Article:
- Vaccination as a condition of deployment revisited as Omicron replaces Delta as dominant variant
- Legal requirement for health and social care staff to be double jabbed to be removed, subject to consultation and Parliamentary approval
- Vast majority of health and care workers vaccinated but remainder are urged to Get Boosted Now as a professional responsibility
Regulations making vaccines a condition of deployment for health and social care staff are set to be revoked, subject to public consultation and Parliamentary approval, the Health and Social Care Secretary has announced.
The government keeps COVID-19 measures under review. When vaccination as a condition of deployment was introduced Delta was the dominant variant representing 99% of cases. Omicron has now replaced Delta as the dominant variant at 96% of cases.
Two vaccine doses against Omicron also become less effective over time, which is why the Get Boosted Now campaign was launched in December. The latest data from the UK Health Security Agency (UKHSA) shows boosters are around 90% effective in preventing hospitalisation from Omicron soon after they are administered.
Over 31 million boosters in England alone, and over 37 million in the UK, have now been administered providing a good level of protection across the country. This, coupled with the lower levels of hospitalisation and mortality, suggests the population as a whole is now better protected, with the latest evidence suggesting that the risk of presentation to emergency care or hospital admission is approximately half of that for Delta.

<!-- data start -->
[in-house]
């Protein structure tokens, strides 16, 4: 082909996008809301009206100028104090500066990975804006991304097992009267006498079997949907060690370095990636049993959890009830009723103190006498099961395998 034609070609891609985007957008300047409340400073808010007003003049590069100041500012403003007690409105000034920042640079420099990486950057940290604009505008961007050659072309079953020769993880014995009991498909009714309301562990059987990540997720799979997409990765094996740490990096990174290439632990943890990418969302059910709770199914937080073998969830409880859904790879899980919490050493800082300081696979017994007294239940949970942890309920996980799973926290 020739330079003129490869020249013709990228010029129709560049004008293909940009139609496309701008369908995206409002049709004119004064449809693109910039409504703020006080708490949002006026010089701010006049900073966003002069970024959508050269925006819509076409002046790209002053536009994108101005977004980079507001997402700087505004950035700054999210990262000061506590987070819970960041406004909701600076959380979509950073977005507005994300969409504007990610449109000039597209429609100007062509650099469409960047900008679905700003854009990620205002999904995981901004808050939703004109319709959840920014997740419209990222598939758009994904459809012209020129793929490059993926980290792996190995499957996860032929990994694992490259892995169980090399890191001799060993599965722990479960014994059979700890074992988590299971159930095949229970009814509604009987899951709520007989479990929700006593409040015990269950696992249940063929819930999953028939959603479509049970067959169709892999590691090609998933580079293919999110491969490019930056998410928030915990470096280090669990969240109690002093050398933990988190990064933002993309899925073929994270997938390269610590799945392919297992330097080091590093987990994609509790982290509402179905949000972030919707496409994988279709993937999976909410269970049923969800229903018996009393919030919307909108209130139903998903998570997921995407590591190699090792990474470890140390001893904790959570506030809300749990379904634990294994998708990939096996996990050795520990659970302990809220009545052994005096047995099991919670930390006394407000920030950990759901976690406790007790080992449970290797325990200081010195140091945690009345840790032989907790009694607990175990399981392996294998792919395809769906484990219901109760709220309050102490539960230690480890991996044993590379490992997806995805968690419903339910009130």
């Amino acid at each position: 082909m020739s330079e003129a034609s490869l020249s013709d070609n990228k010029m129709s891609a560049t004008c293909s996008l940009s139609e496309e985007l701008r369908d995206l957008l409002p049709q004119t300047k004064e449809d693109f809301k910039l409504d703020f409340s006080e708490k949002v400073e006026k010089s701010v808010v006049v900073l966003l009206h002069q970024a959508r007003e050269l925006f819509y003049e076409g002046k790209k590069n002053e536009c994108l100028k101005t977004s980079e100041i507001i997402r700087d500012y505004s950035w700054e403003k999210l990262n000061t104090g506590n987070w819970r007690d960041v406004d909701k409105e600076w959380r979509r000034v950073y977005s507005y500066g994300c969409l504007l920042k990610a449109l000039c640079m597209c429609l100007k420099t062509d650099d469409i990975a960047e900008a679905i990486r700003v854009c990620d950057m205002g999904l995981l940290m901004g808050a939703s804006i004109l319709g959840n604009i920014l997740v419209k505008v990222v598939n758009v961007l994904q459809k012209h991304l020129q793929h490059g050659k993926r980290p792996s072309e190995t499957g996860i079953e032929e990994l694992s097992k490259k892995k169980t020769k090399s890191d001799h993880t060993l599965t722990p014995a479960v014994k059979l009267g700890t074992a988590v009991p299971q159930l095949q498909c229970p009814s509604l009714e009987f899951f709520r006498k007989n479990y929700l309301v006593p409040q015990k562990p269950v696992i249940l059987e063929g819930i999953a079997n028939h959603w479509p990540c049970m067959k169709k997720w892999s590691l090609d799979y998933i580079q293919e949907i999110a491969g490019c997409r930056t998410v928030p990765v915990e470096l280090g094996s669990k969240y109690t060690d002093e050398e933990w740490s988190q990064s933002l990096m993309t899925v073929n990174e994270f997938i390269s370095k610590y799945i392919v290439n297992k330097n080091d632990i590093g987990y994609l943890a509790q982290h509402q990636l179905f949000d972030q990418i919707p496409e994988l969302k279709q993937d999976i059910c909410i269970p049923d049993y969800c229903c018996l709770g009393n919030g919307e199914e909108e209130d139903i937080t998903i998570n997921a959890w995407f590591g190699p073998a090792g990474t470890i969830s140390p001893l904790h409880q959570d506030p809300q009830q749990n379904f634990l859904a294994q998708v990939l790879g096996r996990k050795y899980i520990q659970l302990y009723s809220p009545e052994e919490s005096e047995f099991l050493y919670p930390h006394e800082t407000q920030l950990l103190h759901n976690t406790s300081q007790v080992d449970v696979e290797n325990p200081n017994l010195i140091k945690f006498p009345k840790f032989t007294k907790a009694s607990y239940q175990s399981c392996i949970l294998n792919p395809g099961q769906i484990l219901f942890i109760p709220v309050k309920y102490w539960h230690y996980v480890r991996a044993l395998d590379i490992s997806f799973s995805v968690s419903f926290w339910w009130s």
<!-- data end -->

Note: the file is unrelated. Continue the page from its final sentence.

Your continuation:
As a result, the government has re-examined the policy as it considers how best to achieve public health and safety with the minimum number of restrictions or requirements on people’s lives. The balance of opportunities and risks of the policy have now changed with the dominance of Omicron. The booster rollout has been successful, and workforce challenges remain.
While the legal requirement on deployment is set to be revoked, those working in health and social care still have a professional duty to get vaccinated and Get Boosted Now. The government will work closely with Royal Colleges and professional regulators to strengthen guidance, and consult on updates to the Department of Health and Social Care’s Code of Practice for regulated providers to strengthen the requirements in relation to COVID-19, which applies to all Care Quality Commission (CQC) registered providers of all health and social care in England.
Since the consultation on health and wider social care staff was announced in September more than 127,000 NHS staff came forward for a vaccine and 95% have now had at least one dose.
After the consultation on vaccines as a condition of deployment was launched and regulations laid, uptake among care home staff rose from 77% to 94.5%, helping to build a wall of protection.
These changes will be subject to a period of consultation, Parliamentary approval and will require a change to the regulations already laid.
- after a Pfizer booster (after either primary vaccination course), vaccine effectiveness against hospitalisation started at around 90%, dropping to around 75% after 10 to 14 weeks
- after a Moderna booster (after either primary vaccination course), vaccine effectiveness against hospitalisation was 90 to 95% up to 9 weeks after vaccination
- measures to encourage vaccination included prioritising health and social care workers for jabs, reimbursing social care workers’ travel costs and covering wages when getting a jab as well as a series of media campaigns